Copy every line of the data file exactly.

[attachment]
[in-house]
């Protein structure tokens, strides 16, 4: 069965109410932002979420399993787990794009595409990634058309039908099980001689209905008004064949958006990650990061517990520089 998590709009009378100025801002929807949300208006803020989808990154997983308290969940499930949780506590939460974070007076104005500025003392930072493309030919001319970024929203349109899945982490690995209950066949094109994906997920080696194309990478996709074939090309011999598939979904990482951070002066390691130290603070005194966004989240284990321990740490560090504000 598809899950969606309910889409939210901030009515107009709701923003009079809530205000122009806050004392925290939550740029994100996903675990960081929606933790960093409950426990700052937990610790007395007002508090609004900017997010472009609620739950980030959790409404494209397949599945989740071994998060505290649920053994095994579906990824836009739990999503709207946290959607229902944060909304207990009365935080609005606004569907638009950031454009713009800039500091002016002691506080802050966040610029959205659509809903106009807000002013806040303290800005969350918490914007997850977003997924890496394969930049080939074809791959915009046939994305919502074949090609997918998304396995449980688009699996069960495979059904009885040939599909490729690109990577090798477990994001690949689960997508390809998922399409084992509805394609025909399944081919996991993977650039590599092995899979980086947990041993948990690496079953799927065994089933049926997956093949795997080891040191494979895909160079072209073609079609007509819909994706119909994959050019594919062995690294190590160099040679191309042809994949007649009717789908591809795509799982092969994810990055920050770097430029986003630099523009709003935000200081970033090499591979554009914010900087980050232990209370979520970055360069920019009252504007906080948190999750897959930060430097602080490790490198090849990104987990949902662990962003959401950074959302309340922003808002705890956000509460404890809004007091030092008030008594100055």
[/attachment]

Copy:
[in-house]
């Protein structure tokens, strides 16, 4: 069965109410932002979420399993787990794009595409990634058309039908099980001689209905008004064949958006990650990061517990520089 998590709009009378100025801002929807949300208006803020989808990154997983308290969940499930949780506590939460974070007076104005500025003392930072493309030919001319970024929203349109899945982490690995209950066949094109994906997920080696194309990478996709074939090309011999598939979904990482951070002066390691130290603070005194966004989240284990321990740490560090504000 598809899950969606309910889409939210901030009515107009709701923003009079809530205000122009806050004392925290939550740029994100996903675990960081929606933790960093409950426990700052937990610790007395007002508090609004900017997010472009609620739950980030959790409404494209397949599945989740071994998060505290649920053994095994579906990824836009739990999503709207946290959607229902944060909304207990009365935080609005606004569907638009950031454009713009800039500091002016002691506080802050966040610029959205659509809903106009807000002013806040303290800005969350918490914007997850977003997924890496394969930049080939074809791959915009046939994305919502074949090609997918998304396995449980688009699996069960495979059904009885040939599909490729690109990577090798477990994001690949689960997508390809998922399409084992509805394609025909399944081919996991993977650039590599092995899979980086947990041993948990690496079953799927065994089933049926997956093949795997080891040191494979895909160079072209073609079609007509819909994706119909994959050019594919062995690294190590160099040679191309042809994949007649009717789908591809795509799982092969994810990055920050770097430029986003630099523009709003935000200081970033090499591979554009914010900087980050232990209370979520970055360069920019009252504007906080948190999750897959930060430097602080490790490198090849990104987990949902662990962003959401950074959302309340922003808002705890956000509460404890809004007091030092008030008594100055």